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12.7 Special Values of Trigonometric Functions

We have

\begin{displaymath}\cos\left({\pi\over 4}\right)=\cos\left({\pi\over 2}-{\pi\ove...
...{\pi\over 4}+\sin{\pi\over 2}\sin{\pi\over
4}=\sin{\pi\over 4}.\end{displaymath}

Hence $\displaystyle {1=\cos^2\left({\pi\over 4}\right)+\sin^2\left({\pi\over
4}\right)=2\sin^2\left({\pi\over 4}\right)}$, and hence $\displaystyle {\left(\cos{\pi\over
4}\right) = \sin\left({\pi\over 4}\right)=\pm\sqrt{{1\over 2}}=\pm{{\sqrt 2}\over {2}}}$. Since we know $\sin$ is positive on $(0,\pi)$, we conclude that

\begin{displaymath}\cos\left({\pi\over 4}\right)=\sin\left({\pi\over 4}\right)
={{\sqrt 2}\over 2}.\end{displaymath}

Observe that if $t\in\mbox{{\bf R}}$, then the problem of calculating $\cos(t)$ and $\sin (t)$ is the same as the problem of calculating $e^{it}$. Let $n\in\mbox{${\mbox{{\bf Z}}}^{+}$}$. We know that the complex solutions of $z^n-1=0$ are

\begin{displaymath}\left\{e^{{{2\pi ik}\over n}}\colon 0\leq k<n,\; k\in\mbox{{\bf Z}}\right\},\end{displaymath}

so if we can express the solutions to $z^n-1=0$ in algebraic terms, then we can express $\displaystyle {\sin\left( {{2\pi k}\over n}\right)}$ and $\displaystyle {\cos\left( {{2\pi k}\over
n}\right)}$ in algebraic terms. We have

\begin{displaymath}z^6-1=0\iff (z^3-1)(z^3+1)=0\iff (z-1)(z^2+z+1)(z+1)(z^2-z+1)=0.\end{displaymath}

Here $z=1$ and $z=-1$ are obvious sixth roots of $1$, and the other four roots are the solutions of the quadratic equations

\begin{displaymath}z^2+z+1=0\mbox{ and }z^2-z+1=0.\end{displaymath}

12.67   Exercise. Find the solutions to $z^2+z+1=0$ and $z^2-z+1=0$ in terms of square roots of rational numbers. These solutions are

\begin{displaymath}\left\{e^{ {{\pi i}\over 3}},e^{ {{2\pi i}\over 3}},e^{{{4\pi i}\over
3}},e^{{{5\pi i}\over 3}}\right\}.\end{displaymath}

Identify each solution with one of these exponentials. Find $\displaystyle {\cos\left({\pi\over 3}\right)}$ and $\displaystyle {\sin\left({\pi\over 3}\right)}$.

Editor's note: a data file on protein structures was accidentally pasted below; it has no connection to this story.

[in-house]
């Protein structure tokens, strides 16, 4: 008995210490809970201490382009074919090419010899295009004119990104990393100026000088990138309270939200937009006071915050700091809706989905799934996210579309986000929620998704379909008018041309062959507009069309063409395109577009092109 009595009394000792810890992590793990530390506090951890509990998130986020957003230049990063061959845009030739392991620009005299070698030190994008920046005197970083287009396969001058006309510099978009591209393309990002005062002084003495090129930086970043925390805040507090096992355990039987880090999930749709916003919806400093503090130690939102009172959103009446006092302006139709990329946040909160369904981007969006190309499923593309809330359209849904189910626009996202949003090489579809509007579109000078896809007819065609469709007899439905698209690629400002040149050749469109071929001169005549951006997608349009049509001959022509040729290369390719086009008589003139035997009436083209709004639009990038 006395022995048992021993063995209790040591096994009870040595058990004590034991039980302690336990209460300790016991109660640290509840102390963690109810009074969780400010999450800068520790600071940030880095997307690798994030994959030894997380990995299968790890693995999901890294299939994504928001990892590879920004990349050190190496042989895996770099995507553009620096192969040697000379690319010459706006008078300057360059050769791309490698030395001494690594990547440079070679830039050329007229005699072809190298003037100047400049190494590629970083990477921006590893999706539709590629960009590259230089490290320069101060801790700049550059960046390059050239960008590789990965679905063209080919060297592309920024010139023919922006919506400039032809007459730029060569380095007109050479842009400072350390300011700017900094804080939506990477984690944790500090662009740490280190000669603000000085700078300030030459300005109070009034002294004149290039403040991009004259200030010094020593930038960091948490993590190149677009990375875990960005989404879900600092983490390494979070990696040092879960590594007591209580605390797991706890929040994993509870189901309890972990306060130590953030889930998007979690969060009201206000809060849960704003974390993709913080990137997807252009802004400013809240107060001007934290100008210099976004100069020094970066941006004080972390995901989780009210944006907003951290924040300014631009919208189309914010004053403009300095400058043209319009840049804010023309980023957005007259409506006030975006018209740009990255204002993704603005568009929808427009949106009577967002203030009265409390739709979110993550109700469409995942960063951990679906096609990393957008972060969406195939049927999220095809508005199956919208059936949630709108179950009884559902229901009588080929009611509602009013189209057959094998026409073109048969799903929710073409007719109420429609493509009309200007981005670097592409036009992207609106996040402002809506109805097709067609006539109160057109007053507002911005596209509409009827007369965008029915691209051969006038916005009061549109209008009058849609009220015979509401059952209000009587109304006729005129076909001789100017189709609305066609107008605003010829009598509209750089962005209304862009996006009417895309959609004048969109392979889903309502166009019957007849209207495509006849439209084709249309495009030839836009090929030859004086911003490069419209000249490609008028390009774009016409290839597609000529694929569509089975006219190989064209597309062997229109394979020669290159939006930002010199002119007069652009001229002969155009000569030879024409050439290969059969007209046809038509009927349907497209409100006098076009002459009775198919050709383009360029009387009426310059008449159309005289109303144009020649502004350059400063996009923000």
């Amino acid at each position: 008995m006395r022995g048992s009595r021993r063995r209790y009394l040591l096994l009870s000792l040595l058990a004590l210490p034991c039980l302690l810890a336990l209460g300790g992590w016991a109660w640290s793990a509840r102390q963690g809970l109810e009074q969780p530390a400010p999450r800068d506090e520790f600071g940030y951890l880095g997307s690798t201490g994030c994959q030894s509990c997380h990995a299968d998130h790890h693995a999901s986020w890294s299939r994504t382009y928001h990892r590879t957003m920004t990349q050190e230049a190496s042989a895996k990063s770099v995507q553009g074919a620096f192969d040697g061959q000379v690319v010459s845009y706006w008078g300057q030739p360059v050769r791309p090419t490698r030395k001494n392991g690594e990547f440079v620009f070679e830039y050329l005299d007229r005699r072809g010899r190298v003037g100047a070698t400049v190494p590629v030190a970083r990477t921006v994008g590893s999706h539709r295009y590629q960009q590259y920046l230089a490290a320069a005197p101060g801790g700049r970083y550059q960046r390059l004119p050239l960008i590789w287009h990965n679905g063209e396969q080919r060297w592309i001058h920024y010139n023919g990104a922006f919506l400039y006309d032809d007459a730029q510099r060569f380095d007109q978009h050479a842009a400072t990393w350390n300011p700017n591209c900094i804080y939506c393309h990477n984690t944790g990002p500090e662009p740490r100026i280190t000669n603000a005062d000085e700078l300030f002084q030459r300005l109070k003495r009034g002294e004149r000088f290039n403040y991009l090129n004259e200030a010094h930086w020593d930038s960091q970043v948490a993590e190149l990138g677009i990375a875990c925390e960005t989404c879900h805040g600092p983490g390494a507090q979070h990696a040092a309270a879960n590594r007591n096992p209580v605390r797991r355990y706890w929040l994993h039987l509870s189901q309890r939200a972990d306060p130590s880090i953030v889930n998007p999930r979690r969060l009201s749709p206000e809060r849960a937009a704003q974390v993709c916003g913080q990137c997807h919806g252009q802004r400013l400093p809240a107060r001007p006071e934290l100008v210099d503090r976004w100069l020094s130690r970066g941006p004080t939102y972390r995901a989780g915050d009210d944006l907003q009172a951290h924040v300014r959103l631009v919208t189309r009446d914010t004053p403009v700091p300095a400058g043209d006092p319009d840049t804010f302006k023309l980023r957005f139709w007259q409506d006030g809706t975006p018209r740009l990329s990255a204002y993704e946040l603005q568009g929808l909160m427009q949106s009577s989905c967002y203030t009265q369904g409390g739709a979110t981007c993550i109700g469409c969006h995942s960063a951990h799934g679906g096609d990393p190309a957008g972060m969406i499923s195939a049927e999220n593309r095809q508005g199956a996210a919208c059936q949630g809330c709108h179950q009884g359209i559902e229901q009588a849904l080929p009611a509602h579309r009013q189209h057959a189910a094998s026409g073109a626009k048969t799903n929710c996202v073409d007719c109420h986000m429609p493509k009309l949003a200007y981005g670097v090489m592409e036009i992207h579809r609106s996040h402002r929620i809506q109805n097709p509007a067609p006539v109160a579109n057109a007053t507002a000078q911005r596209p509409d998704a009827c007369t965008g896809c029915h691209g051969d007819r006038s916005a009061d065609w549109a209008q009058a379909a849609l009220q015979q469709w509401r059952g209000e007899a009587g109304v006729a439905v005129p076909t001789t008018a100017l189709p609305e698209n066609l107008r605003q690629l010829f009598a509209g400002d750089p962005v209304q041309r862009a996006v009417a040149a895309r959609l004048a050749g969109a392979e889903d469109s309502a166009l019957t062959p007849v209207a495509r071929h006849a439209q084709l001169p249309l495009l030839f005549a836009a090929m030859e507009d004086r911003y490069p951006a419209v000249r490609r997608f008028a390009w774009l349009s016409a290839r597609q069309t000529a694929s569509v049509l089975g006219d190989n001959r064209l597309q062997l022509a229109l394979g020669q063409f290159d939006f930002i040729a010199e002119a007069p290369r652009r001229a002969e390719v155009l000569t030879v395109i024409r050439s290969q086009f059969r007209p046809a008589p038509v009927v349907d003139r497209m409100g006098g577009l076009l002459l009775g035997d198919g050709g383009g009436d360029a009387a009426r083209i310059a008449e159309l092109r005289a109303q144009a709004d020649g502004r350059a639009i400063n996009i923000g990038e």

12.68   Exercise. Use the fact that

\begin{displaymath}e^{{{\pi i}\over 6}}=e^{{{\pi i}\over 2}}\cdot e^{-{{\pi i}\over 3}}\end{displaymath}

to find $\displaystyle {\cos{\pi\over 6}}$ and $\displaystyle {\sin{\pi\over 6}}$. $\mid\!\mid\!\mid$

The numbers $\displaystyle {\cos \left({{2\pi}\over 5}\right)}$ and $\displaystyle {\sin\left( {{2\pi}\over 5}\right)}$ can also be expressed algebraically.

If $\displaystyle {z=e^{ {{2\pi i}\over 5}}}$, then $z^5-1=0$, so


and since $z\neq 1$,


The fact that $z^5=1$ says $z^{-1}=z^4$ and $z^{-2}=z^3$, so



\begin{displaymath}1+e^{ {{2\pi i}\over 5}}+e^{ {{-2\pi i}\over 5}}+e^{ {{4\pi i}\over 5}}+
e^{ {{-4\pi i}\over 5}}=0,\end{displaymath}


\begin{displaymath}1+2\cos\left({{2\pi}\over 5}\right)+2\cos\left({{4\pi}\over 5}\right)=0.\end{displaymath}

Now for all $z\in\mbox{{\bf C}}$,


1+2\cos\left({{2\pi}\over 5}\right)+2\left(2\cos^2\left({{2\pi}\over
\end{displaymath} (12.69)

Hence $\displaystyle {\cos \left({{2\pi}\over 5}\right)}$ satisfies a quadratic equation.

12.70   Exercise. A $\quad$
a) Solve (12.69), and determine $\displaystyle {\cos \left({{2\pi}\over 5}\right)}$ and $\displaystyle {\sin\left( {{2\pi}\over 5}\right)}$ in algebraic terms.
b) The quadratic equation has two solutions, one of which is $\displaystyle {\cos \left({{2\pi}\over 5}\right)}$. What is the geometrical significance of the other solution?

12.71   Entertainment. The algebraic representation for $\displaystyle {\cos \left({{2\pi}\over 5}\right)}$ shows that a regular pentagon can be inscribed in a given circle. Let a circle be given, and call its radius $1$. If you can construct $\displaystyle {\cos\left({{2\pi}\over n}\right)}$ with compass and straightedge (see the figure), then you can construct a side of a regular $n$-gon inscribed in the circle (and hence you can construct the $n$-gon).


For example, since $\displaystyle {\cos\left({{2\pi}\over {12}}\right)={{\sqrt 3}\over 2}}$, we can construct a dodecagon as follows:


In the figure, make an arc of radius $2$ with center at $A$, intersecting the $x$-axis at $B$. Then $OB=\sqrt 3$, so if $C$ bisects $OB$, then $\displaystyle {OC=\cos\left({{2\pi}\over {12}}\right)}$, and the vertical line through $C$ intersects the circle at $E$ where $IE$ is a side of the $12$-gon.

Use the formula for $\displaystyle {\cos \left({{2\pi}\over 5}\right)}$ to inscribe a regular pentagon in a circle.

12.72   Entertainment. (This problem entertained Gauss. It will probably not really entertain you, unless you are another Gauss.) Show that a regular $17$-gon can be inscribed in a circle using compasses and straightedge.

Gauss discovered this result in 1796 [31, p 754] when he was a nineteen year old student at Göttingen. The result is [21, p 458]

\cos\left({{2\pi}\over {17}}\right)&=&-{1\over {16}}+{1\over {...

next up previous index
Next: 12.8 Proof of the Up: 12. Power Series Previous: 12.6 Trigonometric Functions   Index